MissMathsxo
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Hello,
I have to prove that 1/4n(n+1)-1/2 is order exactly n^2
I thought that it would be bounded order at most for big n^2 for all n>=1 but in this case how could it have an order at least. Is my order at most wrong? Thank you
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mqb2766
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(Original post by MissMathsxo)
Hello,
I have to prove that 1/4n(n+1)-1/2 is order exactly n^2
I thought that it would be bounded order at most for big n^2 for all n>=1 but in this case how could it have an order at least. Is my order at most wrong? Thank you
Do you have an image of the question?
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MissMathsxo
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(Original post by mqb2766)
Do you have an image of the question?
This is all my teacher gave me Name:  6F6685B5-6FFB-4BA8-933E-0755BA7C96C6.jpg.jpeg
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Size:  14.4 KB
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mqb2766
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(Original post by MissMathsxo)
This is all my teacher gave me Name:  6F6685B5-6FFB-4BA8-933E-0755BA7C96C6.jpg.jpeg
Views: 19
Size:  14.4 KB
Not sure what the E(n) means and I'm presuming the O(n^2) is the big O notation.
In this context, it really just means that C(n) is a quadratic. For large n, when n doubles then C(n) will quadruple.
Simply expand C(n) into the usual n^2, n, constant terms and make the argument that the quadratic is dominant term.
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MissMathsxo
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(Original post by mqb2766)
Not sure what the E(n) means and I'm presuming the O(n^2) is the big O notation.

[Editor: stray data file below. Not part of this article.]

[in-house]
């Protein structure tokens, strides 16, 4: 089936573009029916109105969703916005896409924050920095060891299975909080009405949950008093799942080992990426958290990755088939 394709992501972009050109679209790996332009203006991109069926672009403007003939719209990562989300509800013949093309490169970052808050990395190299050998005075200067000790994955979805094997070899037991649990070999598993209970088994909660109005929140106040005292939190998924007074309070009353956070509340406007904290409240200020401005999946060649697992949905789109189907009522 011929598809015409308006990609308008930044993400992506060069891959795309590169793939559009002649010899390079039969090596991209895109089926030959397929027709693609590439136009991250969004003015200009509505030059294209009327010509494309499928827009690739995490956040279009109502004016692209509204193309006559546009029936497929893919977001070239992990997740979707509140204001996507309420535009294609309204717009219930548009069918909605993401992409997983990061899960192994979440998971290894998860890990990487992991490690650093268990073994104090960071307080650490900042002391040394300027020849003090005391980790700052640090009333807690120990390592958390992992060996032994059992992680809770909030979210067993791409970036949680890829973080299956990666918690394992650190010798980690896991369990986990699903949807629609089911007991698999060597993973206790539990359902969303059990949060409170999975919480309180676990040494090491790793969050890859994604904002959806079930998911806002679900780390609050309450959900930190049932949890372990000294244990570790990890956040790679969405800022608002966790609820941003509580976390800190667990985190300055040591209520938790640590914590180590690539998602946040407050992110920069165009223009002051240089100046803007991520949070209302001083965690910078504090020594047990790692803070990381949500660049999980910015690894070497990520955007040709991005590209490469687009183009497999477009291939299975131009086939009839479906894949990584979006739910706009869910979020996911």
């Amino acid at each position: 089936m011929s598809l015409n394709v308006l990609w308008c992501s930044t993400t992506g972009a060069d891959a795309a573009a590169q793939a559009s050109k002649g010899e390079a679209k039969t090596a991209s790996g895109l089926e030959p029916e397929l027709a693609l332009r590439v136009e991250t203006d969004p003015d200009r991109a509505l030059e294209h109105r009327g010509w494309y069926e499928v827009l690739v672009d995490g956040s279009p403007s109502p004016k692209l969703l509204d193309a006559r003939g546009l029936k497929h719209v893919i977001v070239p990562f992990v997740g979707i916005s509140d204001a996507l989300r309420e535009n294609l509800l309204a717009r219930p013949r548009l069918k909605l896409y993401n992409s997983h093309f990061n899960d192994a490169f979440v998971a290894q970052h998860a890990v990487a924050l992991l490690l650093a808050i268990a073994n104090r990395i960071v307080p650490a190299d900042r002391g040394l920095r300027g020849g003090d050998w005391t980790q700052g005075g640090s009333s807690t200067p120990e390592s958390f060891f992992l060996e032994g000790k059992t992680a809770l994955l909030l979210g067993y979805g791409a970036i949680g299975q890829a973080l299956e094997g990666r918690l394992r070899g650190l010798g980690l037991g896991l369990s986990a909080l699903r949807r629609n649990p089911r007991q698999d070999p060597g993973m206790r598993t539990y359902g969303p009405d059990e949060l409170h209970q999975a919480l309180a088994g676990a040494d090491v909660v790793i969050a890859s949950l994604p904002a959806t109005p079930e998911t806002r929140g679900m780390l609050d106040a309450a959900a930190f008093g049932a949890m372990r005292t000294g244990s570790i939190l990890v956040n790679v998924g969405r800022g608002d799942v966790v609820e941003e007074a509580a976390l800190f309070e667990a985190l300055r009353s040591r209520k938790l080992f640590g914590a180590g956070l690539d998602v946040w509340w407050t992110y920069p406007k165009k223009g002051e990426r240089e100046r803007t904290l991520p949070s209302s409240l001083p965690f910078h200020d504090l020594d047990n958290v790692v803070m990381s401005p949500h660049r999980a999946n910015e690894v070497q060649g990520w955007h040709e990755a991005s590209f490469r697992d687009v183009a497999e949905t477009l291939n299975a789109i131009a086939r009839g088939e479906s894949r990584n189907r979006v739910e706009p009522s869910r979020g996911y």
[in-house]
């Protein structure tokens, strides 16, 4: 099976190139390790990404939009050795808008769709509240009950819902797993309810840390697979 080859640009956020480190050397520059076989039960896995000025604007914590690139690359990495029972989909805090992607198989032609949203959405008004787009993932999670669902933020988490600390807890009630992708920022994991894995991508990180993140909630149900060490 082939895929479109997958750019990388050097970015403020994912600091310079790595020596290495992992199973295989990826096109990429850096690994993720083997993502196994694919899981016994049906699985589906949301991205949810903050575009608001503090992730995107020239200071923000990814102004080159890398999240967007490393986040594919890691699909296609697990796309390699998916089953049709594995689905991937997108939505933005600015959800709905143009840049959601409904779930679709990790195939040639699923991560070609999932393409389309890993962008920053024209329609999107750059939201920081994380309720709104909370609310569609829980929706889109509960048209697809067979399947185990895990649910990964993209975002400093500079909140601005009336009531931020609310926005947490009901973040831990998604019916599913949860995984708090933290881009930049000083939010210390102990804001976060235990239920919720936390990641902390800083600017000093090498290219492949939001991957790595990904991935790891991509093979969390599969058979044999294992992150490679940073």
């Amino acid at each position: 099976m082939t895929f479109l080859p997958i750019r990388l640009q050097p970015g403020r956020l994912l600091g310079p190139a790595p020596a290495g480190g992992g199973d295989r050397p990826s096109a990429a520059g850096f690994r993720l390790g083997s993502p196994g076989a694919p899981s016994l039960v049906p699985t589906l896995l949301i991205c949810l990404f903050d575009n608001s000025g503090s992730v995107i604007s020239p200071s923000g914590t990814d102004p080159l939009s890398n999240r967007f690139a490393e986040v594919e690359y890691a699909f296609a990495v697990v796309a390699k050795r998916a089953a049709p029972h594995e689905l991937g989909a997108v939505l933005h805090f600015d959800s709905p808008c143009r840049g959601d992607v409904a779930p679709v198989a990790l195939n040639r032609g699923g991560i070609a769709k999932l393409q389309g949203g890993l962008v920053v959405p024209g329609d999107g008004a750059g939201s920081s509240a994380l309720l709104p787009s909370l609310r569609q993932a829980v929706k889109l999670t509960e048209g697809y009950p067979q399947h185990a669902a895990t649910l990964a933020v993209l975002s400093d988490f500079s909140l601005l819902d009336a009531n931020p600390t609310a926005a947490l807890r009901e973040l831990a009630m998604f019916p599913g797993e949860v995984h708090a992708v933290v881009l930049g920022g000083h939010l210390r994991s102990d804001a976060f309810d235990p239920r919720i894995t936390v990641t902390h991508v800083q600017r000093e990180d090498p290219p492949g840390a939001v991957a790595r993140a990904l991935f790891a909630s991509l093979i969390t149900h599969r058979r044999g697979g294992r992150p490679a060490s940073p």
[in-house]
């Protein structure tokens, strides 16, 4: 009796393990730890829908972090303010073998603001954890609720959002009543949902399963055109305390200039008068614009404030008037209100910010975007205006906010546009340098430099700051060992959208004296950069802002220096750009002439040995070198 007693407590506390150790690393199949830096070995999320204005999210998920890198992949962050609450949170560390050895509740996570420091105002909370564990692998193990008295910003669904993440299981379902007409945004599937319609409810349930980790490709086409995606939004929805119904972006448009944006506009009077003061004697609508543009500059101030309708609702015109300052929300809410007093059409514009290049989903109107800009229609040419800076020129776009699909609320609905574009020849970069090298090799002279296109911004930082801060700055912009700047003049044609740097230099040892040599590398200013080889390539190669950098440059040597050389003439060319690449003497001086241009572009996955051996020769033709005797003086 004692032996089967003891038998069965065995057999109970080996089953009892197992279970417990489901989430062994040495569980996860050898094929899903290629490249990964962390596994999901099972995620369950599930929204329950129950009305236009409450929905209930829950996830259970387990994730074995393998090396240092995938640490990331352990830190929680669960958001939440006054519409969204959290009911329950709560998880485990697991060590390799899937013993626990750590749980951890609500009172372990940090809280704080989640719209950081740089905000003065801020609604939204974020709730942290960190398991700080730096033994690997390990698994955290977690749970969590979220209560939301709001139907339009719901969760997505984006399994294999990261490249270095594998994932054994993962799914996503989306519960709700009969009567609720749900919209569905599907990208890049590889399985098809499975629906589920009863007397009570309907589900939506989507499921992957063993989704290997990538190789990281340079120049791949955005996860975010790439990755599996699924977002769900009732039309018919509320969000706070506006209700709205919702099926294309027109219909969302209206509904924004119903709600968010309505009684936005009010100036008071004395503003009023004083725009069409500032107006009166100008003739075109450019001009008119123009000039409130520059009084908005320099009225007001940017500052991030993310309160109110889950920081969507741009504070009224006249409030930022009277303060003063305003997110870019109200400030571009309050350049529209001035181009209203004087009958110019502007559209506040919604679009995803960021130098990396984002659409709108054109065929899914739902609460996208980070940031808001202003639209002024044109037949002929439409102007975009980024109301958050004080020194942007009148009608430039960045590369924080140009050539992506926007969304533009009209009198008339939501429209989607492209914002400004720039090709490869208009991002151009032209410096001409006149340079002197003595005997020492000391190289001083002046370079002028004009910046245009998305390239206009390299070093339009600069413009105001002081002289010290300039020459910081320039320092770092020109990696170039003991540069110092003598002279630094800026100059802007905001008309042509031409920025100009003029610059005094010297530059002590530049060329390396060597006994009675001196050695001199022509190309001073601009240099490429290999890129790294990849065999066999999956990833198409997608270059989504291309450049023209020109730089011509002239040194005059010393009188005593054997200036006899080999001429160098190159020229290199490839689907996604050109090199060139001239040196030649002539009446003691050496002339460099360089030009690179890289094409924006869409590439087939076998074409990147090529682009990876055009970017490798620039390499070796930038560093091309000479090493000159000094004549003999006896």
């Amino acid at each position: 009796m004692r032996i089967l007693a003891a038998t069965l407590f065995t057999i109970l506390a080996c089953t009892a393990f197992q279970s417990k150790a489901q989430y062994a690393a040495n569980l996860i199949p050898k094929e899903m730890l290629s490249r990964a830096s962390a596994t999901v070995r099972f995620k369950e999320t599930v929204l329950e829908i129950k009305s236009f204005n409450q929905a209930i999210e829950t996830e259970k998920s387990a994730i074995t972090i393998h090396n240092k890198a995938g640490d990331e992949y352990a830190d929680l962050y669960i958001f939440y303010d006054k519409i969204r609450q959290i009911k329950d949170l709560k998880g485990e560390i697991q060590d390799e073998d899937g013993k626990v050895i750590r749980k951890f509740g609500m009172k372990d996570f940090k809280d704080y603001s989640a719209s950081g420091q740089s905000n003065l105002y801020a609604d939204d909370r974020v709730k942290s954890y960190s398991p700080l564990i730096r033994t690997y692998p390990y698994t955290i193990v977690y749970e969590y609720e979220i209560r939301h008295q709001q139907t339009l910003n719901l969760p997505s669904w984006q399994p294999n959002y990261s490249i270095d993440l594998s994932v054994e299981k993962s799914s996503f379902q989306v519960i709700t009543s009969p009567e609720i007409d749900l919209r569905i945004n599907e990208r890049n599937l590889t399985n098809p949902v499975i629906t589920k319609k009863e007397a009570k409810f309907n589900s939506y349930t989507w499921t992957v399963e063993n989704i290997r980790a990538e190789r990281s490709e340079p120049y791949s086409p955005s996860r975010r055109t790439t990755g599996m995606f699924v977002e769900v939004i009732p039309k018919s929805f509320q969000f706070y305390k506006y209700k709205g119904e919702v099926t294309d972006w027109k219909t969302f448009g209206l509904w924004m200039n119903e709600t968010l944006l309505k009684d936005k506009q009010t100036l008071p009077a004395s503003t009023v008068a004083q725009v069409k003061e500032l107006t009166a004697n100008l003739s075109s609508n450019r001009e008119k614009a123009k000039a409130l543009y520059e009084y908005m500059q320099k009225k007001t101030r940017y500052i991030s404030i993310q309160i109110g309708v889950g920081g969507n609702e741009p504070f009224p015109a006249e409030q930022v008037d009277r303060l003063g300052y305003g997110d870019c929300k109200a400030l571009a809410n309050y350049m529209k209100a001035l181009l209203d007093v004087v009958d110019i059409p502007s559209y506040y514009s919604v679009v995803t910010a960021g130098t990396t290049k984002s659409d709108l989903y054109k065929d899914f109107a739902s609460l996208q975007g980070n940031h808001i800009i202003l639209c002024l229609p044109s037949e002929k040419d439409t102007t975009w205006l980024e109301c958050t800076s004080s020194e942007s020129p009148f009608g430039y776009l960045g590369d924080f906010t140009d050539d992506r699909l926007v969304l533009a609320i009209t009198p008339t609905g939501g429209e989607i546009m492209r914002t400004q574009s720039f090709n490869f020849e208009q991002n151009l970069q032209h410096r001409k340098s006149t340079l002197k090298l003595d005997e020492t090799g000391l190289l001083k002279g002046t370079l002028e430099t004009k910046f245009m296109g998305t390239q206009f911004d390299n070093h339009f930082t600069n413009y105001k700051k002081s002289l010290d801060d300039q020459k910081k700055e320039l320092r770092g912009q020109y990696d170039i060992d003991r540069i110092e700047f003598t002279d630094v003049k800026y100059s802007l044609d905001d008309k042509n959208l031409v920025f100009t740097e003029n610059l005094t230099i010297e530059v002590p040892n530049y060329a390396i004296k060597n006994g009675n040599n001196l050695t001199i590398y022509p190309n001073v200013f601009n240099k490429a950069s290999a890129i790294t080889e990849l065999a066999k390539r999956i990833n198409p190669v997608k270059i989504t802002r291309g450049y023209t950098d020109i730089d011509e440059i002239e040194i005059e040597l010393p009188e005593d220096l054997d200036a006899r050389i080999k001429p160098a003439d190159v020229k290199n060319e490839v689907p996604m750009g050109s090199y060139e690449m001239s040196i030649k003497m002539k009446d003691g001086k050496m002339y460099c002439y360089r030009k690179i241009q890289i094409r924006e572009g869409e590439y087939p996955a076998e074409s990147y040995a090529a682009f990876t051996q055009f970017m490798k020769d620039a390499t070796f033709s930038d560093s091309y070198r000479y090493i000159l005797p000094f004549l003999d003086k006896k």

In this context, it really just means that C(n) is a quadratic. For large n, when n doubles then C(n) will quadruple.
Simply expand C(n) into the usual n^2, n, constant terms and make the argument that the quadratic is dominant term.
Sorry, I think they're both meant I be C(n). And the big symbol means both big o and omega so I need to shown that it can be less then or equal depending on the coefficient on n^2
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mqb2766
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(Original post by MissMathsxo)
Sorry, I think they're both meant I be C(n). And the big symbol means both big o and omega so I need to shown that it can be less then or equal depending on the coefficient on n^2
In the image is it
Theta(n^2)
or
O(n^2)
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MissMathsxo
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(Original post by mqb2766)
In the image is it
Theta(n^2)
or
O(n^2)
Theta
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mqb2766
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(Original post by MissMathsxo)
Theta
Ok, so you need to show that there is both a
* quadratic upper bound: c*n^2 for n>n0
and a
* quadratic lower bound: d*n^2 for n>n0
Have a go at doing either / both and if you have problems just post? Some examples at
http://www-cgrl.cs.mcgill.ca/~godfri...-Functions.pdf
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MissMathsxo
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(Original post by mqb2766)
Ok, so you need to show that there is both a
* quadratic upper bound: c*n^2 for n>n0
and a
* quadratic lower bound: d*n^2 for n>n0
Have a go at doing either / both and if you have problems just post? Some examples at
http://www-cgrl.cs.mcgill.ca/~godfri...-Functions.pdf
Oh, I have just realised why I was confused. I thought that the values you referred to as c and d had to be integers but they don't. Thank you for your response 😊
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